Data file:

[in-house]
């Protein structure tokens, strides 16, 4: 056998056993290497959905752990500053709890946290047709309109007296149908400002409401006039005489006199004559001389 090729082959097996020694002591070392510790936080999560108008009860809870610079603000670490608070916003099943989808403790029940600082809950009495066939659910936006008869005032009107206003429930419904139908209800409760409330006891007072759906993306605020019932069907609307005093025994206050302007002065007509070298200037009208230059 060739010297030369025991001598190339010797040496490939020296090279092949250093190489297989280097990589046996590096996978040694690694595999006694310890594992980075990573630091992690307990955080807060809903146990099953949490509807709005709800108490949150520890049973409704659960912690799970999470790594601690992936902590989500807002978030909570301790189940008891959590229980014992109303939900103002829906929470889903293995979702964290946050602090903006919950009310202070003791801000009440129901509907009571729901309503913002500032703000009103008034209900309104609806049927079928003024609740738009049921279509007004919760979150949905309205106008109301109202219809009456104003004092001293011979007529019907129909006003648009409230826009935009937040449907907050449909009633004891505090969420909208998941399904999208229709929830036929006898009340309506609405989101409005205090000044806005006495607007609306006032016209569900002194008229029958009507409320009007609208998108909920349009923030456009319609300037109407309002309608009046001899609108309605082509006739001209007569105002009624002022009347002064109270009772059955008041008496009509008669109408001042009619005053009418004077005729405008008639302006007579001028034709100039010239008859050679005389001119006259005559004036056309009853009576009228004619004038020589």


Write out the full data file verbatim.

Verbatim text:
[in-house]
């Protein structure tokens, strides 16, 4: 056998056993290497959905752990500053709890946290047709309109007296149908400002409401006039005489006199004559001389 090729082959097996020694002591070392510790936080999560108008009860809870610079603000670490608070916003099943989808403790029940600082809950009495066939659910936006008869005032009107206003429930419904139908209800409760409330006891007072759906993306605020019932069907609307005093025994206050302007002065007509070298200037009208230059 060739010297030369025991001598190339010797040496490939020296090279092949250093190489297989280097990589046996590096996978040694690694595999006694310890594992980075990573630091992690307990955080807060809903146990099953949490509807709005709800108490949150520890049973409704659960912690799970999470790594601690992936902590989500807002978030909570301790189940008891959590229980014992109303939900103002829906929470889903293995979702964290946050602090903006919950009310202070003791801000009440129901509907009571729901309503913002500032703000009103008034209900309104609806049927079928003024609740738009049921279509007004919760979150949905309205106008109301109202219809009456104003004092001293011979007529019907129909006003648009409230826009935009937040449907907050449909009633004891505090969420909208998941399904999208229709929830036929006898009340309506609405989101409005205090000044806005006495607007609306006032016209569900002194008229029958009507409320009007609208998108909920349009923030456009319609300037109407309002309608009046001899609108309605082509006739001209007569105002009624002022009347002064109270009772059955008041008496009509008669109408001042009619005053009418004077005729405008008639302006007579001028034709100039010239008859050679005389001119006259005559004036056309009853009576009228004619004038020589």